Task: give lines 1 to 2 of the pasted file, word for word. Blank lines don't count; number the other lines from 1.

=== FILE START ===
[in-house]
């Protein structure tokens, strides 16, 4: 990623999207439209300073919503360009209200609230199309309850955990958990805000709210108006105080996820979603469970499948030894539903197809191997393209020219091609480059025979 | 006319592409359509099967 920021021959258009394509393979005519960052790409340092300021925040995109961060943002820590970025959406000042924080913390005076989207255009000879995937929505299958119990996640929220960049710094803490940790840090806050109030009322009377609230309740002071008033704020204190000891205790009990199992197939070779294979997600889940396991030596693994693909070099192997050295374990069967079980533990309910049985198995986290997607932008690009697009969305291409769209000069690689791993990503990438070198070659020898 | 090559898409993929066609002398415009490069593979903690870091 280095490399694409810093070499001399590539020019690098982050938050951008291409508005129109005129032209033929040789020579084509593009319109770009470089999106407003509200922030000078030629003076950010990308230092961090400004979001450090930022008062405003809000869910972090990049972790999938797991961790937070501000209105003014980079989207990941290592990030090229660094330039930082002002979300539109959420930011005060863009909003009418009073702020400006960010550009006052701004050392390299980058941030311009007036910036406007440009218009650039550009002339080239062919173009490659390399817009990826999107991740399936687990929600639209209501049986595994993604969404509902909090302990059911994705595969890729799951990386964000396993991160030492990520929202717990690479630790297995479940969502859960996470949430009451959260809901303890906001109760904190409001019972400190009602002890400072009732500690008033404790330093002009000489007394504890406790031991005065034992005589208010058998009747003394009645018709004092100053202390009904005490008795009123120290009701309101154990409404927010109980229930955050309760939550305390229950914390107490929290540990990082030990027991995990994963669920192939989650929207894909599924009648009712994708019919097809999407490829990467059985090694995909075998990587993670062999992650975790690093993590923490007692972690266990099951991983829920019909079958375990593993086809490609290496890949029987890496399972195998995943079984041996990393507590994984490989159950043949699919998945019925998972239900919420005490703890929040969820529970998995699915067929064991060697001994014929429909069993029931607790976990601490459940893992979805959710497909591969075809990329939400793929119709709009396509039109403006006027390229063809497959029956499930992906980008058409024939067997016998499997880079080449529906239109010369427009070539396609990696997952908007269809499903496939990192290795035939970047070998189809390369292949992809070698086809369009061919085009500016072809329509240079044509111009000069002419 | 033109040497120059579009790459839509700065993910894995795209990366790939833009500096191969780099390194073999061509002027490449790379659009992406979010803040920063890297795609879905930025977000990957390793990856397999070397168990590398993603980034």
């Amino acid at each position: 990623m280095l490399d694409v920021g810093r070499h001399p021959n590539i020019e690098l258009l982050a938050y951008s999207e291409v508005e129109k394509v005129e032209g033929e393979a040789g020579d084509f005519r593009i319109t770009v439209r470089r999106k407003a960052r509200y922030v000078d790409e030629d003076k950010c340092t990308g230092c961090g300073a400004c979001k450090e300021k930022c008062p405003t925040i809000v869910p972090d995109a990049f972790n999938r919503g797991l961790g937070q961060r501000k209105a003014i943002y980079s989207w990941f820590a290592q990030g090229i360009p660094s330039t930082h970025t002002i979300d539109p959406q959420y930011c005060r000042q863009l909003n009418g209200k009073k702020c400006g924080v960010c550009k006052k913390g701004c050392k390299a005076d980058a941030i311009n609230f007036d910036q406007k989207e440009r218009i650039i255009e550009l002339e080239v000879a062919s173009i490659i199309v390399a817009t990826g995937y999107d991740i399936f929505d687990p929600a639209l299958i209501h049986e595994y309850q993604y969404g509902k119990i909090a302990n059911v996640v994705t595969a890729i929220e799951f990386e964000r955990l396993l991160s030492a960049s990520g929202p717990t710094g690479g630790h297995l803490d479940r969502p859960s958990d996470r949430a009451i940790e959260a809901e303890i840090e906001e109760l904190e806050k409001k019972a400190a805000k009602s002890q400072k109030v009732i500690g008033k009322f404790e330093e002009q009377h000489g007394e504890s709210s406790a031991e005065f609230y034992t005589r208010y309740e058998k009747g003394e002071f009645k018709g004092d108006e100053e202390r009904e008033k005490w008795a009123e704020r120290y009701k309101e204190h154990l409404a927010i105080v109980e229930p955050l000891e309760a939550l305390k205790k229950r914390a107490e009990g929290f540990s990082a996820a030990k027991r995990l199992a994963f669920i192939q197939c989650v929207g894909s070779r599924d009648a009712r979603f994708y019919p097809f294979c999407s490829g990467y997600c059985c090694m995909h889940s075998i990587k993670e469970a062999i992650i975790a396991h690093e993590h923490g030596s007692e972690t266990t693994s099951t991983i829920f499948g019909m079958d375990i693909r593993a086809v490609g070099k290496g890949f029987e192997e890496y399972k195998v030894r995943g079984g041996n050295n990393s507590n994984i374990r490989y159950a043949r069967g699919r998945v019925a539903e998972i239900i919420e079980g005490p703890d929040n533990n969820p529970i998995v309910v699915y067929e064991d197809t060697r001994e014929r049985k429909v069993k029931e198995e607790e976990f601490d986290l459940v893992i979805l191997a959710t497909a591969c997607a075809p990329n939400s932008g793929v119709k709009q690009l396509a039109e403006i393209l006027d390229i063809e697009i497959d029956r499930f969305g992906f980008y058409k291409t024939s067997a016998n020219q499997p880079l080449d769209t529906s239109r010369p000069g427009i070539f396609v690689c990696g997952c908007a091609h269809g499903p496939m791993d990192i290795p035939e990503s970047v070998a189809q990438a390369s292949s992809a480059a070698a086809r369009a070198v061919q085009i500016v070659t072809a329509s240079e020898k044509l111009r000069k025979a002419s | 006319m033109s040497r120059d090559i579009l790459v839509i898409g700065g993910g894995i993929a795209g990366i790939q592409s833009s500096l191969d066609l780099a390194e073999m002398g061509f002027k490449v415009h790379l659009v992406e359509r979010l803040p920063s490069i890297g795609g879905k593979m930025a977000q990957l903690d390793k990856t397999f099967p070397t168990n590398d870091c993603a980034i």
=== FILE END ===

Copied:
[in-house]
């Protein structure tokens, strides 16, 4: 990623999207439209300073919503360009209200609230199309309850955990958990805000709210108006105080996820979603469970499948030894539903197809191997393209020219091609480059025979 | 006319592409359509099967 920021021959258009394509393979005519960052790409340092300021925040995109961060943002820590970025959406000042924080913390005076989207255009000879995937929505299958119990996640929220960049710094803490940790840090806050109030009322009377609230309740002071008033704020204190000891205790009990199992197939070779294979997600889940396991030596693994693909070099192997050295374990069967079980533990309910049985198995986290997607932008690009697009969305291409769209000069690689791993990503990438070198070659020898 | 090559898409993929066609002398415009490069593979903690870091 280095490399694409810093070499001399590539020019690098982050938050951008291409508005129109005129032209033929040789020579084509593009319109770009470089999106407003509200922030000078030629003076950010990308230092961090400004979001450090930022008062405003809000869910972090990049972790999938797991961790937070501000209105003014980079989207990941290592990030090229660094330039930082002002979300539109959420930011005060863009909003009418009073702020400006960010550009006052701004050392390299980058941030311009007036910036406007440009218009650039550009002339080239062919173009490659390399817009990826999107991740399936687990929600639209209501049986595994993604969404509902909090302990059911994705595969890729799951990386964000396993991160030492990520929202717990690479630790297995479940969502859960996470949430009451959260809901303890906001109760904190409001019972400190009602002890400072009732500690008033404790330093002009000489007394504890406790031991005065034992005589208010058998009747003394009645018709004092100053202390009904005490008795009123120290009701309101154990409404927010109980229930955050309760939550305390229950914390107490929290540990990082030990027991995990994963669920192939989650929207894909599924009648009712994708019919097809999407490829990467059985090694995909075998990587993670062999992650975790690093993590923490007692972690266990099951991983829920019909079958375990593993086809490609290496890949029987890496399972195998995943079984041996990393507590994984490989159950043949699919998945019925998972239900919420005490703890929040969820529970998995699915067929064991060697001994014929429909069993029931607790976990601490459940893992979805959710497909591969075809990329939400793929119709709009396509039109403006006027390229063809497959029956499930992906980008058409024939067997016998499997880079080449529906239109010369427009070539396609990696997952908007269809499903496939990192290795035939970047070998189809390369292949992809070698086809369009061919085009500016072809329509240079044509111009000069002419 | 033109040497120059579009790459839509700065993910894995795209990366790939833009500096191969780099390194073999061509002027490449790379659009992406979010803040920063890297795609879905930025977000990957390793990856397999070397168990590398993603980034």